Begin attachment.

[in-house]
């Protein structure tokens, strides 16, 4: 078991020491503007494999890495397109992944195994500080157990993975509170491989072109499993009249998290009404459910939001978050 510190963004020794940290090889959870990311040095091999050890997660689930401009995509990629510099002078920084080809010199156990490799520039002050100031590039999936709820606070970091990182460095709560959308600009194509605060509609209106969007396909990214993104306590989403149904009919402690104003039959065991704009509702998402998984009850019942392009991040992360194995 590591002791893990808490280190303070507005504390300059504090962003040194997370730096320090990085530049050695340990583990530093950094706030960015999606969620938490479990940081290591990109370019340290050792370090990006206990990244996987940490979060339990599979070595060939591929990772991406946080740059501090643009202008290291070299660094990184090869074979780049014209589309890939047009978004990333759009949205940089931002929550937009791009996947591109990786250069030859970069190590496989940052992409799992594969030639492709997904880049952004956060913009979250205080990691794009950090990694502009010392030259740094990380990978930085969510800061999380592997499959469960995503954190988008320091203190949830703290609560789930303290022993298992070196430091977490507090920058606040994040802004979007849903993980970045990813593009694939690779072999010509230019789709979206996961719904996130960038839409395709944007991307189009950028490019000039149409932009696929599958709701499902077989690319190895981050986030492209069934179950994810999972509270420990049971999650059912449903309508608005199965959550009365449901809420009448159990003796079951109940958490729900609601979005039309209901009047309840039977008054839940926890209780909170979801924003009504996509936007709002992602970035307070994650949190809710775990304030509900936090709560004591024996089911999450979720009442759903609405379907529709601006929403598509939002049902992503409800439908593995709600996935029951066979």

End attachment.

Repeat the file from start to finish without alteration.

[in-house]
């Protein structure tokens, strides 16, 4: 078991020491503007494999890495397109992944195994500080157990993975509170491989072109499993009249998290009404459910939001978050 510190963004020794940290090889959870990311040095091999050890997660689930401009995509990629510099002078920084080809010199156990490799520039002050100031590039999936709820606070970091990182460095709560959308600009194509605060509609209106969007396909990214993104306590989403149904009919402690104003039959065991704009509702998402998984009850019942392009991040992360194995 590591002791893990808490280190303070507005504390300059504090962003040194997370730096320090990085530049050695340990583990530093950094706030960015999606969620938490479990940081290591990109370019340290050792370090990006206990990244996987940490979060339990599979070595060939591929990772991406946080740059501090643009202008290291070299660094990184090869074979780049014209589309890939047009978004990333759009949205940089931002929550937009791009996947591109990786250069030859970069190590496989940052992409799992594969030639492709997904880049952004956060913009979250205080990691794009950090990694502009010392030259740094990380990978930085969510800061999380592997499959469960995503954190988008320091203190949830703290609560789930303290022993298992070196430091977490507090920058606040994040802004979007849903993980970045990813593009694939690779072999010509230019789709979206996961719904996130960038839409395709944007991307189009950028490019000039149409932009696929599958709701499902077989690319190895981050986030492209069934179950994810999972509270420990049971999650059912449903309508608005199965959550009365449901809420009448159990003796079951109940958490729900609601979005039309209901009047309840039977008054839940926890209780909170979801924003009504996509936007709002992602970035307070994650949190809710775990304030509900936090709560004591024996089911999450979720009442759903609405379907529709601006929403598509939002049902992503409800439908593995709600996935029951066979």